Postmodernism is a worldview that came about as a response to the modern era. It is characterized by a perception of fundamental things such as truth, value, beauty, and morality to be non-existent in the absolute sense, but rather only existing in an individual’s subjectivity (Postmodernism Philosophy, n.d.) . Hence, postmodernism holds that morality is relative, each person defines what is good or evil and it is impossible to impose one’s morality upon another. I do believe that many people, including Christians, take this notion of postmodernism or “post-truth” as their view of reality. There is certainly a history of how this way of thinking came about, which will not be discussed in this article. But the prevalence of postmodernism means that those who watch Infinity War will see a sort of affirmation of this relativistic idea.

The postmodernist viewer might say subconsciously:
“Even Thanos who does wretched things, does so out of good intentions – at least it seems so from his subjective view. Goodness is truly to a subjective matter.”

However, anyone -especially Christians- should realize just how dangerous, unrealistic, and self-defeating both the popular philosophy and its presentation in the entertainment industry are. While an ice cream flavor can be preferable to some but not others, morality and truth cannot be considered as subjective matters, and must not merely be a matter of choice. If the notion of good and evil is truly relative to the individual, then Thanos is not a villain and the Avengers are not heroes, they are just individuals fighting for their subjective perception of reality and their notion of ethics. While some would think this view is not problematic, in actuality upon close inspection it does present some pressing issues.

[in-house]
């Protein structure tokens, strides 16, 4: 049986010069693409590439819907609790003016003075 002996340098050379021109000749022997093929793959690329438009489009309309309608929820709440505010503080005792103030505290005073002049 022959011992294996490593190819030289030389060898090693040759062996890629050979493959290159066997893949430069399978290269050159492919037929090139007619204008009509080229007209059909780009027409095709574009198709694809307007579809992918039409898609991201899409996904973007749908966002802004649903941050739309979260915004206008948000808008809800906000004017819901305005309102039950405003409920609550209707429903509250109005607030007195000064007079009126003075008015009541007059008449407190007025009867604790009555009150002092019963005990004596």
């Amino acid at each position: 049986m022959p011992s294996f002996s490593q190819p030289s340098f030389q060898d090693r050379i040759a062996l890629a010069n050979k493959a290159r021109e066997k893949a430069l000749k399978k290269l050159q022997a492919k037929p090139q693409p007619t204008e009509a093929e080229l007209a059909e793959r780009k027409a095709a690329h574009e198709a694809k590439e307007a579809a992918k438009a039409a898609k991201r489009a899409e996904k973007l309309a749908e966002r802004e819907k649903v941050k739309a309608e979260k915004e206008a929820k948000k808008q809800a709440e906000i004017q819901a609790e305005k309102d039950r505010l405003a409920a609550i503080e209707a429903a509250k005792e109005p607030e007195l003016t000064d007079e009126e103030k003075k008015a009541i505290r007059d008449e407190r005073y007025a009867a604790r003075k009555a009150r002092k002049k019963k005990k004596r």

The Postmodern Contradiction

This is made clear in Tim Keller’s book The Reason for God. When one claims that “reality and morality are subjective things”, one might need to question whether he/she earnestly believes this statement to be true. Some may hesitate to say yes, but many of those adopting the postmodern relativistic philosophy would readily do so, often holding this truth close to their hearts with absolute certainty (Keller, 2008). But when someone does affirm his/her certainty of the aforementioned statement, he/she is already describing an absolute reality of the universe, which is contradiction to the previous statement. To make it clearer, it is as if that person said this:

“I as a person who holds the postmodern and relativistic philosophy,
claim that the world does not have any absolute standards and all standards are subjective, but my statement that I have just spoken to you is not my subjective perception but I hold it to be true objectively and absolutely.”